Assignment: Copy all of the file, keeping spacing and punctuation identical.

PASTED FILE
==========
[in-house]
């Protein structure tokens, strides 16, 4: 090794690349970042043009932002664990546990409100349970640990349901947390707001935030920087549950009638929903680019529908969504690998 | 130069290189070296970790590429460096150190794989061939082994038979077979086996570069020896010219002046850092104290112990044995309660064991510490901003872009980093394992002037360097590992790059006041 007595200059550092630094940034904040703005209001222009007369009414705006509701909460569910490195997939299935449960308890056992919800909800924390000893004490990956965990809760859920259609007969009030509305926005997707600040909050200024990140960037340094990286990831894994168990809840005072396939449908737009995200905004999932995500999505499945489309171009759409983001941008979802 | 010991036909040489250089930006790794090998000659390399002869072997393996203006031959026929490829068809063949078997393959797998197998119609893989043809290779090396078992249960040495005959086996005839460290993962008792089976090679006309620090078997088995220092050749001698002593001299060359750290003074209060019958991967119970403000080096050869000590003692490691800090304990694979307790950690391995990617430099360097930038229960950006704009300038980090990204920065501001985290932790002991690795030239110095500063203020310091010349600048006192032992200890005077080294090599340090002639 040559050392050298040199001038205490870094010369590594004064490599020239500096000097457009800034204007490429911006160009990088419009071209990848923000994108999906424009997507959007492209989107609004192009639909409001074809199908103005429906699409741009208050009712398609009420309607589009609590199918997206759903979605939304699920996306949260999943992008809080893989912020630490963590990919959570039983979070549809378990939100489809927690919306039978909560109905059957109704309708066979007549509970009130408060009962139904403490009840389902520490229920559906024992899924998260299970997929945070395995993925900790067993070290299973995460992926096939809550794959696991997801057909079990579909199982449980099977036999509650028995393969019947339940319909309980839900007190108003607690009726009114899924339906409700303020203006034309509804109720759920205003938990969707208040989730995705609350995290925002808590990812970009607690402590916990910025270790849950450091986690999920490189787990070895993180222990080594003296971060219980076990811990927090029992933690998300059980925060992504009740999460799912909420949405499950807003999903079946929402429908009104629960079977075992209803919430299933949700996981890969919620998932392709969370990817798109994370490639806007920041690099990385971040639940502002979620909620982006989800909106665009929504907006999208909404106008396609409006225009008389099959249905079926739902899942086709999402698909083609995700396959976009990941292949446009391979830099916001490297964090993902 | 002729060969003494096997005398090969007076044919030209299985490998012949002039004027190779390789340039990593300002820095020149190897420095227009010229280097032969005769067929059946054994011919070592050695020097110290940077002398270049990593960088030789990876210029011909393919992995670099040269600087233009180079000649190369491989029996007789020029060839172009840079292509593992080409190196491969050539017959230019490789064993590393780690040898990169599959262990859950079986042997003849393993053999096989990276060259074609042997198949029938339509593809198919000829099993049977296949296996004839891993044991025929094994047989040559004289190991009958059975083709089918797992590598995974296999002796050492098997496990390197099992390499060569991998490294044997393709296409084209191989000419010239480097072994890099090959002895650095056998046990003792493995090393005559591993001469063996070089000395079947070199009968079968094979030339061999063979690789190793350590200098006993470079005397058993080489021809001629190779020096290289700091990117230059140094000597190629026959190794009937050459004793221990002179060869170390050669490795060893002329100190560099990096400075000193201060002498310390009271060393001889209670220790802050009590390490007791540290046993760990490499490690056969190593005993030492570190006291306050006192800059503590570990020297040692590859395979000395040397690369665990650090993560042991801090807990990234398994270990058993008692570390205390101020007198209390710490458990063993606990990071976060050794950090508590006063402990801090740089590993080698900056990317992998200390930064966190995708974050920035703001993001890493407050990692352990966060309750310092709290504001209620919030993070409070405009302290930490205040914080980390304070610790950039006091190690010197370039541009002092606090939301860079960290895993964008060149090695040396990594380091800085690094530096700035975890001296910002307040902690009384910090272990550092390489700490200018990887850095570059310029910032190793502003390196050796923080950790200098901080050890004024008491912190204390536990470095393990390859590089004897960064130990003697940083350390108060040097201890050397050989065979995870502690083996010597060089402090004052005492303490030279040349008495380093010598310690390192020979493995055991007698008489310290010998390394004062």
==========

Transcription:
[in-house]
């Protein structure tokens, strides 16, 4: 090794690349970042043009932002664990546990409100349970640990349901947390707001935030920087549950009638929903680019529908969504690998 | 130069290189070296970790590429460096150190794989061939082994038979077979086996570069020896010219002046850092104290112990044995309660064991510490901003872009980093394992002037360097590992790059006041 007595200059550092630094940034904040703005209001222009007369009414705006509701909460569910490195997939299935449960308890056992919800909800924390000893004490990956965990809760859920259609007969009030509305926005997707600040909050200024990140960037340094990286990831894994168990809840005072396939449908737009995200905004999932995500999505499945489309171009759409983001941008979802 | 010991036909040489250089930006790794090998000659390399002869072997393996203006031959026929490829068809063949078997393959797998197998119609893989043809290779090396078992249960040495005959086996005839460290993962008792089976090679006309620090078997088995220092050749001698002593001299060359750290003074209060019958991967119970403000080096050869000590003692490691800090304990694979307790950690391995990617430099360097930038229960950006704009300038980090990204920065501001985290932790002991690795030239110095500063203020310091010349600048006192032992200890005077080294090599340090002639 040559050392050298040199001038205490870094010369590594004064490599020239500096000097457009800034204007490429911006160009990088419009071209990848923000994108999906424009997507959007492209989107609004192009639909409001074809199908103005429906699409741009208050009712398609009420309607589009609590199918997206759903979605939304699920996306949260999943992008809080893989912020630490963590990919959570039983979070549809378990939100489809927690919306039978909560109905059957109704309708066979007549509970009130408060009962139904403490009840389902520490229920559906024992899924998260299970997929945070395995993925900790067993070290299973995460992926096939809550794959696991997801057909079990579909199982449980099977036999509650028995393969019947339940319909309980839900007190108003607690009726009114899924339906409700303020203006034309509804109720759920205003938990969707208040989730995705609350995290925002808590990812970009607690402590916990910025270790849950450091986690999920490189787990070895993180222990080594003296971060219980076990811990927090029992933690998300059980925060992504009740999460799912909420949405499950807003999903079946929402429908009104629960079977075992209803919430299933949700996981890969919620998932392709969370990817798109994370490639806007920041690099990385971040639940502002979620909620982006989800909106665009929504907006999208909404106008396609409006225009008389099959249905079926739902899942086709999402698909083609995700396959976009990941292949446009391979830099916001490297964090993902 | 002729060969003494096997005398090969007076044919030209299985490998012949002039004027190779390789340039990593300002820095020149190897420095227009010229280097032969005769067929059946054994011919070592050695020097110290940077002398270049990593960088030789990876210029011909393919992995670099040269600087233009180079000649190369491989029996007789020029060839172009840079292509593992080409190196491969050539017959230019490789064993590393780690040898990169599959262990859950079986042997003849393993053999096989990276060259074609042997198949029938339509593809198919000829099993049977296949296996004839891993044991025929094994047989040559004289190991009958059975083709089918797992590598995974296999002796050492098997496990390197099992390499060569991998490294044997393709296409084209191989000419010239480097072994890099090959002895650095056998046990003792493995090393005559591993001469063996070089000395079947070199009968079968094979030339061999063979690789190793350590200098006993470079005397058993080489021809001629190779020096290289700091990117230059140094000597190629026959190794009937050459004793221990002179060869170390050669490795060893002329100190560099990096400075000193201060002498310390009271060393001889209670220790802050009590390490007791540290046993760990490499490690056969190593005993030492570190006291306050006192800059503590570990020297040692590859395979000395040397690369665990650090993560042991801090807990990234398994270990058993008692570390205390101020007198209390710490458990063993606990990071976060050794950090508590006063402990801090740089590993080698900056990317992998200390930064966190995708974050920035703001993001890493407050990692352990966060309750310092709290504001209620919030993070409070405009302290930490205040914080980390304070610790950039006091190690010197370039541009002092606090939301860079960290895993964008060149090695040396990594380091800085690094530096700035975890001296910002307040902690009384910090272990550092390489700490200018990887850095570059310029910032190793502003390196050796923080950790200098901080050890004024008491912190204390536990470095393990390859590089004897960064130990003697940083350390108060040097201890050397050989065979995870502690083996010597060089402090004052005492303490030279040349008495380093010598310690390192020979493995055991007698008489310290010998390394004062």